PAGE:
This story was first given to the public in the 1970s, the brain child of a fiercely independent creator. Since then it's lived on and been fleshed out by many other creators -- some say unnecessarily so.
This story is a bright and colorful blend of science fiction, fantasy, and mythology. (The mythology part is inserted a bit ham-fistedly, but let's just chalk that up to the naive dreams and obsessions of the creator.) It takes place on multiple worlds. There are floating cities, alien jungles, and hellish volcanic pits. There are evil overlords and brave rebellions.
Early on in the first story, we are introduced to two male protagonists. One is young, idealistic, and dressed in the white of innocence. His name evokes sunbeams zipping through the bright sky. The other is older and a bit more cynical and world-weary -- and he yells a bit when he gets angry -- but he's no less a hero than his friend.
The two dudes are advised by an old man with a gray beard and flowing robes. The old mentor wields a mystical power that fills the universe and can guide one's actions if one listens to its counsel. This power has a name that rhymes with the phrase "The Horse."
Good cannot exist without evil, and boy is there evil in this world. The biggest of the bad guys is a tall, imposing figure with a dark, mask-like face. The mask is connected to what looks like a rounded helmet that is cut off and flat at the bottom. He is a master of the same mystical power that the gray-bearded man uses, but in the dark one's hands its opposite sense is used to do dark, nasty things. Have I used the phrase "dark" enough? Maybe not enough, since the "dark" side is embedded in his very name.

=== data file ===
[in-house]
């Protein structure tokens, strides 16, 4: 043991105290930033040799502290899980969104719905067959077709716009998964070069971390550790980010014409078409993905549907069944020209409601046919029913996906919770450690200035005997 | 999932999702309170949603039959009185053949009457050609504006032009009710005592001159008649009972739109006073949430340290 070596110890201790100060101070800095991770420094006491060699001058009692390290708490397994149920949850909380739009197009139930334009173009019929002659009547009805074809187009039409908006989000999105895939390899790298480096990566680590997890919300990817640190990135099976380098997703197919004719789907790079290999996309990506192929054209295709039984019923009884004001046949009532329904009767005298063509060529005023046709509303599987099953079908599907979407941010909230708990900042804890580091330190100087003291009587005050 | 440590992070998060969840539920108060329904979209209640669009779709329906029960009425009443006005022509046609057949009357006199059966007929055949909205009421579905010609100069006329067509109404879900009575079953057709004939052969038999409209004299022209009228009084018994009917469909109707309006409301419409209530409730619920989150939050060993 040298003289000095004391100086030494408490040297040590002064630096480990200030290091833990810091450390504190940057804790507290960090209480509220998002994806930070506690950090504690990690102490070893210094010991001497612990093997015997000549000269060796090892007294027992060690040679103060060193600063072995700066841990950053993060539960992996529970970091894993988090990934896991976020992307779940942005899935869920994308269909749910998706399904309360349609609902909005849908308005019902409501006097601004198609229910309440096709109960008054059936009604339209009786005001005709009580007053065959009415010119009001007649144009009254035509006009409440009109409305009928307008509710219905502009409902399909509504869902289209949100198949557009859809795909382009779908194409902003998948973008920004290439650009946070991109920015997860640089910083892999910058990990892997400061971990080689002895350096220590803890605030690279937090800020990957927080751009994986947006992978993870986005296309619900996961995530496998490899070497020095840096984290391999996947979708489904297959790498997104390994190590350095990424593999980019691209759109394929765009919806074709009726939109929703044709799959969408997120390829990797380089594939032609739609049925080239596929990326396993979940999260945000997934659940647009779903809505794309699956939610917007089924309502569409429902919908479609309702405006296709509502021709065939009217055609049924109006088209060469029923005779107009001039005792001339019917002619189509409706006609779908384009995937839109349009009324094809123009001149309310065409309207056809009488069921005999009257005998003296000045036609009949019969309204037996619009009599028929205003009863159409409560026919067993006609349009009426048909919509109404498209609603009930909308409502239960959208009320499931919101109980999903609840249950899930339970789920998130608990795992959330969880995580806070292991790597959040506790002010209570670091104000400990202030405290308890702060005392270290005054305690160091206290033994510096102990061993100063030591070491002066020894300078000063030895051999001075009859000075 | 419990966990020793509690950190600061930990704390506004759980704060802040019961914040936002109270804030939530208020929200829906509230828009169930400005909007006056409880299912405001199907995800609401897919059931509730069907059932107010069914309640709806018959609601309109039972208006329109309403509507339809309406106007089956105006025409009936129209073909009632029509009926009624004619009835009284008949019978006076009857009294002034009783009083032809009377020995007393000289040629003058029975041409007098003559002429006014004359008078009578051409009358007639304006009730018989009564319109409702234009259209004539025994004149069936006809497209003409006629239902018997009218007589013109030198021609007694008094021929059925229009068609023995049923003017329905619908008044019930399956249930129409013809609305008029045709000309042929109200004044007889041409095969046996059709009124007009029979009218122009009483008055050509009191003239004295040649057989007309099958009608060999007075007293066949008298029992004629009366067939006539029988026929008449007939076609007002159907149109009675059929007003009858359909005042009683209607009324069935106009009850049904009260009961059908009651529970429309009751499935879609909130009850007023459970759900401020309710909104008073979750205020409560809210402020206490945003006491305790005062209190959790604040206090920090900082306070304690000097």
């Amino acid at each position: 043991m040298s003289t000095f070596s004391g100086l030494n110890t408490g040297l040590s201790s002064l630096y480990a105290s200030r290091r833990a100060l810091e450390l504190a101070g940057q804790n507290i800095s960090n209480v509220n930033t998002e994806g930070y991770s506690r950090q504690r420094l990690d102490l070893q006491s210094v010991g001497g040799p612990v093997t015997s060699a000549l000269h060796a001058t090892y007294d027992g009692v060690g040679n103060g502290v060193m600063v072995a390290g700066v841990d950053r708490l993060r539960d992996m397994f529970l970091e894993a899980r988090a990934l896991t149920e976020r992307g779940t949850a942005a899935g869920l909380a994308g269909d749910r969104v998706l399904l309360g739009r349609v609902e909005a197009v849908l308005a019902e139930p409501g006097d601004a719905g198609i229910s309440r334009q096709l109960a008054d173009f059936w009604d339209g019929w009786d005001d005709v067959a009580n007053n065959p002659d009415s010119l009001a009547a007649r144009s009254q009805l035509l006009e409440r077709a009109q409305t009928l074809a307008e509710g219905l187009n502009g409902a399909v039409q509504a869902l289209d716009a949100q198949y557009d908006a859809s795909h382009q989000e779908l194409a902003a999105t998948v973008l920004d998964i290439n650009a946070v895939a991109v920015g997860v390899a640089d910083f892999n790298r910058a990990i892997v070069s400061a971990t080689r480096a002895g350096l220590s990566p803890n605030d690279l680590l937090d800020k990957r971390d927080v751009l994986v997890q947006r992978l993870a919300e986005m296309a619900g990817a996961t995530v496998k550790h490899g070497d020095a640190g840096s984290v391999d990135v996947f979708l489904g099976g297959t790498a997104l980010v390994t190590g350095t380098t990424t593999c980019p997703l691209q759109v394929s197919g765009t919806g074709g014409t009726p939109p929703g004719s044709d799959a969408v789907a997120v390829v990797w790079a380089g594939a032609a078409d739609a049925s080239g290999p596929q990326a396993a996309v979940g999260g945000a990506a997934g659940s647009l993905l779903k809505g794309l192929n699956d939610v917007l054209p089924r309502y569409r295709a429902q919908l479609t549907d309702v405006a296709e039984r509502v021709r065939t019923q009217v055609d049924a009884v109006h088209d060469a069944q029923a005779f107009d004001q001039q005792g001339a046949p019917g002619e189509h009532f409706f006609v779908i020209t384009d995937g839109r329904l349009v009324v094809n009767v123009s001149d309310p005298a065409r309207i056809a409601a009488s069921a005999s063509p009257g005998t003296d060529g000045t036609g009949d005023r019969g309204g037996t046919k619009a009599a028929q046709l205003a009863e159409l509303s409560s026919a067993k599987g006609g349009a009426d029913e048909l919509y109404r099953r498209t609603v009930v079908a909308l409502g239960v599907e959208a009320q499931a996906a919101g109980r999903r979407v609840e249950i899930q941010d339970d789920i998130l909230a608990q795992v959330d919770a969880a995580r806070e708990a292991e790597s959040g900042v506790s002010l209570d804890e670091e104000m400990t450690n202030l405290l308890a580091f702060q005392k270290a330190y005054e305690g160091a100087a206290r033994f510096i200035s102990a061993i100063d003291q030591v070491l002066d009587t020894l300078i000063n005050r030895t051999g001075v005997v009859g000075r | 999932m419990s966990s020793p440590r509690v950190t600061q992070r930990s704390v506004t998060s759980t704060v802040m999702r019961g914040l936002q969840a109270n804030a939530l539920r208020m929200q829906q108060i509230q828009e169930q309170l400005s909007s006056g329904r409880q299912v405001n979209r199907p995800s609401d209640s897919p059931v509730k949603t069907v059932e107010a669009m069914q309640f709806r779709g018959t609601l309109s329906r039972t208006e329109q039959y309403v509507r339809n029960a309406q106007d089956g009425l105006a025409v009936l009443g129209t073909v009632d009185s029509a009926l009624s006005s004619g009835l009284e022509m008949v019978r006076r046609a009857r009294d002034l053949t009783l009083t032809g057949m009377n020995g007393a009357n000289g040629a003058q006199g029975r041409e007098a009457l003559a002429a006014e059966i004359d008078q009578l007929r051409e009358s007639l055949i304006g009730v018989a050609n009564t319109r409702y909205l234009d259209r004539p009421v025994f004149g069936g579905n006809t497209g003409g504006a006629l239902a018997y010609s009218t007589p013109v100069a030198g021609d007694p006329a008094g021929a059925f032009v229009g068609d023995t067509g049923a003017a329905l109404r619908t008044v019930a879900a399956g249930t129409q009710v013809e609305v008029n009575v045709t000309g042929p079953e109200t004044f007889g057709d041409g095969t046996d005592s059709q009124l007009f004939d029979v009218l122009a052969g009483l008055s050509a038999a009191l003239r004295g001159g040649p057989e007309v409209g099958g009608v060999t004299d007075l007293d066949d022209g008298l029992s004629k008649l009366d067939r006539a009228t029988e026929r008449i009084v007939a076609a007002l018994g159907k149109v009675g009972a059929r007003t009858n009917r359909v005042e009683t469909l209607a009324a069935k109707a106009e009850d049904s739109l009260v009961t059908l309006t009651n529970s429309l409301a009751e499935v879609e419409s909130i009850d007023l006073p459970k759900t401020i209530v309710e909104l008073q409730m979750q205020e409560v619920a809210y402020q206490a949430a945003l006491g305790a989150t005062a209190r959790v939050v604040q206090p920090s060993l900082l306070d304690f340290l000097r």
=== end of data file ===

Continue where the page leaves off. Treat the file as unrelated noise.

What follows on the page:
Spoiler alert: We eventually find out that the dark bad guy is actually the father of one of the two male protagonists. There's a whole backstory of collaboration and conflict with the gray-bearded mentor, who has been keeping the whole fatherhood thing a secret for years.
There were so many other memorable characters. The dark bad guy is assisted by an shorter and older, almost skeletal colleague, who is a master of twisted tactics and torture. The good guys have many companions, too. Some of them are comic relief, and their indignities are often played for a laugh -- though sometimes they are the victim of what looks like racial discrimination.
As the story progresses, whole planets get destroyed. Father and son confront one another (more than once). Ultimately, good wins out over evil, but there is always another fantastic story to tell.
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You're familiar with this classic tale? Ah, yes, I'm a fan of Jack Kirby's NEW GODS comics, too...
|Click to epic-size...|
|Lightray, Darkseid, and Highfather|
|True origin of the Schwartz|
You see what I did there, but I should really clarify. I do earnestly love the original Star Wars trilogy. George Lucas took bits and pieces from dozens of different sources and melted them all together into something new. Although I used some careful trickery above to make it sound like Star Wars (1977) came straight from Kirby's New Gods (1971), this particular, um, Source of inspiration doesn't merit much more than a few paragraphs in Michael Kaminski's wonderfully exhaustive tome The Secret History of Star Wars. If you want to talk about Lucas' major influences and sources, go see the original Flash Gordon serials and Kurosawa's Hidden Fortress.
There's a lot more on my love of Kirby here, and a favorite quote about Star Wars here.